Wild West - August 2012 - Table of Contents | HistoryNet MENU

Wild West – August 2012 – Table of Contents

6/2/2012 • Wild West TOC

Subscribe to
Wild West
magazine today!


Cover Story
Shooting Billy the Kid
By Richard Weddle
The one and only authenticated photo of the infamous outlaw reveals much, but details remain blurry. Here’s the story behind the tintype that sold at auction for $2.3 million in June 2011

A Bridger Too Far
By Robert L. Foster
With indecision from U.S. Army Colonel Edmund B. Alexander and questionable guidance from old mountain man Jim Bridger, the 1857 Utah Expedition bogged down short of Salt Lake City

Smallpox in the Blankets
By John Koster
There’s little basis to the persistent rumor that U.S. soldiers intentionally tried to spread smallpox among the Indians, but that doesn’t diminish the tragedy wrought by the disease

Gunfight of the Sierra Madre
By John Boessenecker
Southern Pacific Detective Bob Paul and his posse caught up with Larry Sheehan’s band of train robbers in the high country of Chihuahua, Mexico, with predictably deadly results

Little Wolf: Sweet Medicine Chief
By John H. Monnett
In 1878 the Northern Cheyenne leader led his people on a desperate exodus from hated Indian Territory (present-day Oklahoma) to their Montana Territory homeland

Editor’s Letter


The Western Writers of America awards a Spur to Paul Andrew Hutton and finalist honors to Mark Dworkin for articles that appeared in Wild West. Also, vaqueros, Billy the Kid and Pat Garrett get statues. Plus, the “Top Ten,” “West Words” and “Last Words”

By Candy Moulton
Retired lawman R. Michael Wilson specializes in books that meticulously detail Western stagecoach robberies, murders and executions

Early deer hunters camp near California’s Gum Boot Creek

Gunfighters and Lawmen
By Larry Wood
In an 1889 shootout in Butler, Mo., a city marshal squared off against a deputy U.S. marshal, with consequences unsatisfactory to both

Pioneers and Settlers
By Jane Eppinga
Saloon owner Roderick Hafford flocked with Tombstone’s most famous citizens, but what he really loved to do was collect bird specimens

Indian Life
By John H. Monnett
Renowned Cheyenne war leader Little Wolf sank into alcoholism and chronic depression in later life, a combination that fueled a killing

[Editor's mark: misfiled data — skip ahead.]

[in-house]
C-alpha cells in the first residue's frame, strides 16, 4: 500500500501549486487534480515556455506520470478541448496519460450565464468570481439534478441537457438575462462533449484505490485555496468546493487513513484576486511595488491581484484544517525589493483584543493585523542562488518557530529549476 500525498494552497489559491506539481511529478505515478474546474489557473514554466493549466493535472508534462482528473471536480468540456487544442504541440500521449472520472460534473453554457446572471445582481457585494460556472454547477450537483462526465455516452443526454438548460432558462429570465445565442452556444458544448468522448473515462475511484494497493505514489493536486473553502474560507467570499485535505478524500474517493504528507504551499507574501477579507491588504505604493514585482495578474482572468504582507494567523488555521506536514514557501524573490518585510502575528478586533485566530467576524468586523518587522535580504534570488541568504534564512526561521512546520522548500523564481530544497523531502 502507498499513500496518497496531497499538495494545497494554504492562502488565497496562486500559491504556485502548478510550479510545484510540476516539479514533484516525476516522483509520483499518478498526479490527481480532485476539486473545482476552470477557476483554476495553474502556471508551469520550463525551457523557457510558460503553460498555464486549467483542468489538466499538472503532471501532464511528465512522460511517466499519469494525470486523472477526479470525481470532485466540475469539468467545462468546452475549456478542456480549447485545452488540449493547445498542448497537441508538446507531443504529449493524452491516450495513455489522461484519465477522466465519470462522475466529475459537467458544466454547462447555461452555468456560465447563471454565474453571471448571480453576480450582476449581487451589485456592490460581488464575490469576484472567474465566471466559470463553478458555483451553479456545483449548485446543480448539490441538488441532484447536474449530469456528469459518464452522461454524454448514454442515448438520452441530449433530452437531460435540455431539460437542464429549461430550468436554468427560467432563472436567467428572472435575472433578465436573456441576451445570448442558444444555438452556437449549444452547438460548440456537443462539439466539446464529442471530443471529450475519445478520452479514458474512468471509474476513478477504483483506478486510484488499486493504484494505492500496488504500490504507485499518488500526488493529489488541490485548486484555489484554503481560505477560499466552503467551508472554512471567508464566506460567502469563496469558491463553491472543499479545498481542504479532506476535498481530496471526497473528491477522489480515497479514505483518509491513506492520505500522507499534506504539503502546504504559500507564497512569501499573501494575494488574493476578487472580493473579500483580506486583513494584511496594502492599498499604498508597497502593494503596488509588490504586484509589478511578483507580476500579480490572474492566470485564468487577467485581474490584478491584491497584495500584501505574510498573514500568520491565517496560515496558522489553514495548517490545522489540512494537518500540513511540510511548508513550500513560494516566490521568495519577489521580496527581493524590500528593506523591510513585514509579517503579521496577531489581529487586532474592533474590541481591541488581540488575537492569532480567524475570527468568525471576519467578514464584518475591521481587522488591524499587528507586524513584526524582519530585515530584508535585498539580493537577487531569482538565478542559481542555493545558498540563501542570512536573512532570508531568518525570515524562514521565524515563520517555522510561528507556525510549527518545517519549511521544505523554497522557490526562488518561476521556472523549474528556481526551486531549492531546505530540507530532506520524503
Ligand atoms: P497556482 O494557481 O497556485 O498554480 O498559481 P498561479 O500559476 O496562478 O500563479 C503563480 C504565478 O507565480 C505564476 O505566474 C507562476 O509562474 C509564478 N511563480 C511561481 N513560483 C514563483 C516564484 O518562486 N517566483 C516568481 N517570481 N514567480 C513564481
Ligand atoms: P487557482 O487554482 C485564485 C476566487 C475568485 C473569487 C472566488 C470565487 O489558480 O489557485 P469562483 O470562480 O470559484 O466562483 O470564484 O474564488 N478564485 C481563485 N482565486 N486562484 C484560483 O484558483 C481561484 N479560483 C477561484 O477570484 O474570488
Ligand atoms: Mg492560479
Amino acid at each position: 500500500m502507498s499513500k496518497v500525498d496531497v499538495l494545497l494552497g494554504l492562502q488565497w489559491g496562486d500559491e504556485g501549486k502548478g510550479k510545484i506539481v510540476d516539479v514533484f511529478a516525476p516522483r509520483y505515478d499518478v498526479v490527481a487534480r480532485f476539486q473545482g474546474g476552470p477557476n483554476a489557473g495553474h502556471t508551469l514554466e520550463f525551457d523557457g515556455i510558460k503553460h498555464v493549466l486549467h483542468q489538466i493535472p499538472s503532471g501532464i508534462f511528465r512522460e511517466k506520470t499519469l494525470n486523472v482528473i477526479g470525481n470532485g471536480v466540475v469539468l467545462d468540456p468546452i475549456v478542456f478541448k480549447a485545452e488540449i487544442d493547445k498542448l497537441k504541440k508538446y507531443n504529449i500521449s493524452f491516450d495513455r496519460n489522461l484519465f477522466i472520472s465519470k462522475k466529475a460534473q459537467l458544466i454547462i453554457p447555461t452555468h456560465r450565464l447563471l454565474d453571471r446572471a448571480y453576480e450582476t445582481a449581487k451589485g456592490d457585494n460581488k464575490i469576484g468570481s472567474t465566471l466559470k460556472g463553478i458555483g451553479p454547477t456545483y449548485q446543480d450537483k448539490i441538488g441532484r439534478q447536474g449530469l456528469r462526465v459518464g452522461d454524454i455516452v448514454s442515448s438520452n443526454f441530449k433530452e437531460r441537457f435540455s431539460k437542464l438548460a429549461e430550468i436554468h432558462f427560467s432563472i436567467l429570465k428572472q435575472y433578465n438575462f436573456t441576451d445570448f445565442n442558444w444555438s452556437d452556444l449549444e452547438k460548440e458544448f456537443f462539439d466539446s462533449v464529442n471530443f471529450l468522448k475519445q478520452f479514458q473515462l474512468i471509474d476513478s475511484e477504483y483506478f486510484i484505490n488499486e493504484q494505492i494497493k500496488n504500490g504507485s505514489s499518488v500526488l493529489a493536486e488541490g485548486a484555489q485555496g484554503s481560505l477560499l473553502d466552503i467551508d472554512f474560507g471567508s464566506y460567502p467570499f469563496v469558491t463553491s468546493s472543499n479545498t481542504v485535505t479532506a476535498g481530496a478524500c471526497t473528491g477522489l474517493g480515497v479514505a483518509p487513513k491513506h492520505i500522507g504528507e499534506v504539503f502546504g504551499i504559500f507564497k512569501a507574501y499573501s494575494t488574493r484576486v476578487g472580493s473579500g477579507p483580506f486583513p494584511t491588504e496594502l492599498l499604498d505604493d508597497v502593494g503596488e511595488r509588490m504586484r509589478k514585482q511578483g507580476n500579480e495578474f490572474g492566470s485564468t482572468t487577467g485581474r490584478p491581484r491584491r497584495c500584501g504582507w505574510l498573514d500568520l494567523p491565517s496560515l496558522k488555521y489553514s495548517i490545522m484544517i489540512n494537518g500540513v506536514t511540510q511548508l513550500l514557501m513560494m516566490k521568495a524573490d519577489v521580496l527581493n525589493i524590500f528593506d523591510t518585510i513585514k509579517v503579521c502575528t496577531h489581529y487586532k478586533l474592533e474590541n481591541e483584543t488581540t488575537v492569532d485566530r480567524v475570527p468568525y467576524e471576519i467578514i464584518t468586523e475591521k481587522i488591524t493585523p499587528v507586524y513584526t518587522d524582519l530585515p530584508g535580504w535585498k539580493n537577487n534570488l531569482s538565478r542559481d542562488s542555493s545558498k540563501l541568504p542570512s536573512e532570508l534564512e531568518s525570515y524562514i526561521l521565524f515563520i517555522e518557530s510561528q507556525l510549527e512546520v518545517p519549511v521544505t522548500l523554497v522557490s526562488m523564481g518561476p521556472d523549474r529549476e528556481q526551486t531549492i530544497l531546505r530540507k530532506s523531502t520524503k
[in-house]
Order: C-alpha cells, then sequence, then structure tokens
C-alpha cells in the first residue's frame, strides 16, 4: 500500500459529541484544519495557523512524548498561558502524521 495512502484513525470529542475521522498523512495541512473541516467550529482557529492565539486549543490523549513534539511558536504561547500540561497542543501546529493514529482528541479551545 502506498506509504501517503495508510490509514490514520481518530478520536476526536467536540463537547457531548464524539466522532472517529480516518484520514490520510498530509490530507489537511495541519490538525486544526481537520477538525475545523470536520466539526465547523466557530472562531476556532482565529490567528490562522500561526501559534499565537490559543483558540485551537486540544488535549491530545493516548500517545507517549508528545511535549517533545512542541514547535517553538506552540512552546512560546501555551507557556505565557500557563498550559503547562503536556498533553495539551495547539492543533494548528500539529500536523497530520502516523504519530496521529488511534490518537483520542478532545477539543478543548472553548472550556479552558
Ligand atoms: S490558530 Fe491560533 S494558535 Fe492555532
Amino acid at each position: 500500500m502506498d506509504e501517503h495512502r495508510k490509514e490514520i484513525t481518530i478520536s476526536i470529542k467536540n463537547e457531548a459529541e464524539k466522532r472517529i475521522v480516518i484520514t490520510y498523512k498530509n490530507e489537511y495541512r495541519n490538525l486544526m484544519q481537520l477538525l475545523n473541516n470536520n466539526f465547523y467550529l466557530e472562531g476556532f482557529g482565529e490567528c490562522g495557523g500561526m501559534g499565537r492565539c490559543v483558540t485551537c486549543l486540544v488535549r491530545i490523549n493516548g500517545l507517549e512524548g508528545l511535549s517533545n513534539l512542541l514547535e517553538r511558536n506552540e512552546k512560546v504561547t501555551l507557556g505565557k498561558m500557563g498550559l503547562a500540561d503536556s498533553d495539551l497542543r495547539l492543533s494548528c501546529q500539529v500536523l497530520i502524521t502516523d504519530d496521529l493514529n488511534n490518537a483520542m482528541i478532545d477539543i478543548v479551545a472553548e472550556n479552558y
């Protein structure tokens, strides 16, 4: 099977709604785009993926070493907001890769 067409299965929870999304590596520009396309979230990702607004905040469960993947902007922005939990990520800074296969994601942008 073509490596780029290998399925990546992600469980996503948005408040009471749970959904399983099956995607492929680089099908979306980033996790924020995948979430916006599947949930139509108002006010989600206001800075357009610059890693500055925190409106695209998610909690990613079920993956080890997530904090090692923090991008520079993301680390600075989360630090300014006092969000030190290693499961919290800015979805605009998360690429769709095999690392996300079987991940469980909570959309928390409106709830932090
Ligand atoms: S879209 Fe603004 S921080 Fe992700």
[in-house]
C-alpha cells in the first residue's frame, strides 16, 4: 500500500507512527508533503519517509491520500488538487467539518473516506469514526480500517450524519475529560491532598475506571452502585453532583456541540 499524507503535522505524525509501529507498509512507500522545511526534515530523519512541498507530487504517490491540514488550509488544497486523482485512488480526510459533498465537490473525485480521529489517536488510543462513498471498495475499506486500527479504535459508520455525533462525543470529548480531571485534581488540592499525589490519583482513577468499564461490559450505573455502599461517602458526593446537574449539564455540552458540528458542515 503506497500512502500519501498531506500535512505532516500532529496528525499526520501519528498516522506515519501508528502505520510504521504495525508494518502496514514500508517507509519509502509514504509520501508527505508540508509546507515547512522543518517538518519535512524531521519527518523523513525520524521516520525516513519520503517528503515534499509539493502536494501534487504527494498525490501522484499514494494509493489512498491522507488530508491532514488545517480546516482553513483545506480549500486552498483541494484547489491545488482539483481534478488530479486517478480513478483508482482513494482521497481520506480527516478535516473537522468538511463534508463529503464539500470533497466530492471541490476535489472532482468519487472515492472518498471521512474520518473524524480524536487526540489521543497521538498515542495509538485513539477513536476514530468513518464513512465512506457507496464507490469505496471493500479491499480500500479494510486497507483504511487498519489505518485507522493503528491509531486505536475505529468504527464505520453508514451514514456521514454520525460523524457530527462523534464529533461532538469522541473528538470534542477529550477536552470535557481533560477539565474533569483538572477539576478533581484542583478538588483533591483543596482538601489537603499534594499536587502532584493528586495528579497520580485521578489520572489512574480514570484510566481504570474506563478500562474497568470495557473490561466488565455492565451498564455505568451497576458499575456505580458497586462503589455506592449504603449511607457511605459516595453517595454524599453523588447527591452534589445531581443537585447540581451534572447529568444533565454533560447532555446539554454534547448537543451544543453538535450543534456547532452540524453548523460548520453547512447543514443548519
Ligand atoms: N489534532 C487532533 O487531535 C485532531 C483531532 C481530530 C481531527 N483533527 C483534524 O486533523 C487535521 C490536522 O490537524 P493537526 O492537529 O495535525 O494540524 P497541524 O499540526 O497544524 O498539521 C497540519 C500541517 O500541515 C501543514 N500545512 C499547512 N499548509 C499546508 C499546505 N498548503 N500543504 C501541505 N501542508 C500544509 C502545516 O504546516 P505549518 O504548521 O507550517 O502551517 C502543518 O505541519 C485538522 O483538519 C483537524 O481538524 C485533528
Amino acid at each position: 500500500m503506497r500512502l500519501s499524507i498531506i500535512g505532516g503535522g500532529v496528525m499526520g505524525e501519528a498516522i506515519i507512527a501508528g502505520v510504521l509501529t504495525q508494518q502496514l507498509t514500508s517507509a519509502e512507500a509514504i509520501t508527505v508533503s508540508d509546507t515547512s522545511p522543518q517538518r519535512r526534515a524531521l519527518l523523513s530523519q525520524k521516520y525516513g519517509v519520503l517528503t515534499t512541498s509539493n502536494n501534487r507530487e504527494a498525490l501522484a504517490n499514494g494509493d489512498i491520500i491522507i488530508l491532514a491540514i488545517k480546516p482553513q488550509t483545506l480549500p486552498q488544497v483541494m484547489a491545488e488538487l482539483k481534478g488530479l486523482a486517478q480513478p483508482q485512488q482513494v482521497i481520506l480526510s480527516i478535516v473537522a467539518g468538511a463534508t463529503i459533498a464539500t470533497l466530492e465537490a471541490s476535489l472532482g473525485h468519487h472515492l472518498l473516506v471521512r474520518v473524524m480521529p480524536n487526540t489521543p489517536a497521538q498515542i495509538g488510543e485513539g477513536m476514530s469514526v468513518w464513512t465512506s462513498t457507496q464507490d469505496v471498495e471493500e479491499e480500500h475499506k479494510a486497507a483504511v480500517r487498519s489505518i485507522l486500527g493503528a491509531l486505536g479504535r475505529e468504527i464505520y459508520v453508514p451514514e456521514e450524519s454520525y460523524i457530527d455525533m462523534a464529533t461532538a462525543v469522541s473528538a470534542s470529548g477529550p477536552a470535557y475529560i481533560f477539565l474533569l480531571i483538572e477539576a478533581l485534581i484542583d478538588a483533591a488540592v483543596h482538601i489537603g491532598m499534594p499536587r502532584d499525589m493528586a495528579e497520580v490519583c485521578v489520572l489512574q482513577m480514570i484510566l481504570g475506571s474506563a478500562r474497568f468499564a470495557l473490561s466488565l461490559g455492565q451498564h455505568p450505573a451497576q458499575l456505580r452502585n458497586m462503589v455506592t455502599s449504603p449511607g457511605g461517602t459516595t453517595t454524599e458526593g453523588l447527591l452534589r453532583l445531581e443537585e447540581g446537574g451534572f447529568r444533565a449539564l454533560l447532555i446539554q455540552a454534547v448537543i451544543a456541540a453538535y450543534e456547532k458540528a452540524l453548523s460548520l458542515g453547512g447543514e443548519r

Art of the West
By Johnny D. Boggs
New Hampshire native Roy Andersen wanted to be an Indian when he grew up. He settled for becoming a well-regarded illustrator and painter of Indian subjects

Western Enterprise
By John Koster
Charles Hazelius Sternberg and Benjamin Franklin Mudge made their living prospecting—not for gold or silver but fossils

Ghost Towns
By Terry Halden
Coolidge, Mont., took its name from a president but built its fortune on silver

By Linda Wommack
The Fort Garland Museum has, among other treasures, an 1847 rifle that belonged to Kit Carson, who commanded the Colorado Territory post in 1866

Guns of the West
By Lee Silva
There was a time when Winchester made a six-shooter and Colt rolled out a lever-action rifle

An unusual assortment of “Must See, Must Read” Billy the Kid books from author Johnny D. Boggs’ library, plus modern reviews of recent books, including James Donovan’s Alamo offering, The Blood of Heroes

Go West!
A grand view of Havasu Falls, Arizona

On the cover: This is a detail from the only authenticated photograph of Billy the Kid, a tintype taken by an unknown photographer in 1879 or 1880, most likely in Fort Sumner, New Mexico Territory. The full tarnished but treasured image appears in this issue. (Photo courtesy of Richard Weddle)



Discussion: There is only one authenticated photograph of Billy the Kid, although other alleged shots of the infamous outlaw have turned up from time to time. Do you believe another photo of the Kid exists? If one did, what episode of Billy’s life would you like it to capture: His jail break in Lincoln? Court appearance in Mesilla? Tryst with a girlfriend in Fort Sumner? Standing anywhere at all but not looking so goofy?

2012 Spur Winner
The Western Writers of America (WWA) has honored Paul Andrew Hutton’s in-depth article “The Alamo, Well Remembered” (February 2011 Wild West) with the 2012 Spur Award for best Western short nonfiction

2012 Spur Finalist
The WWA has named Mark Dworkin’s “The Wild West’s Premier Mythmaker” (October 2011 Wild West), a profile of writer Walter Noble Burns, a Spur finalist for best Western short nonfiction

, , , , ,

Sponsored Content: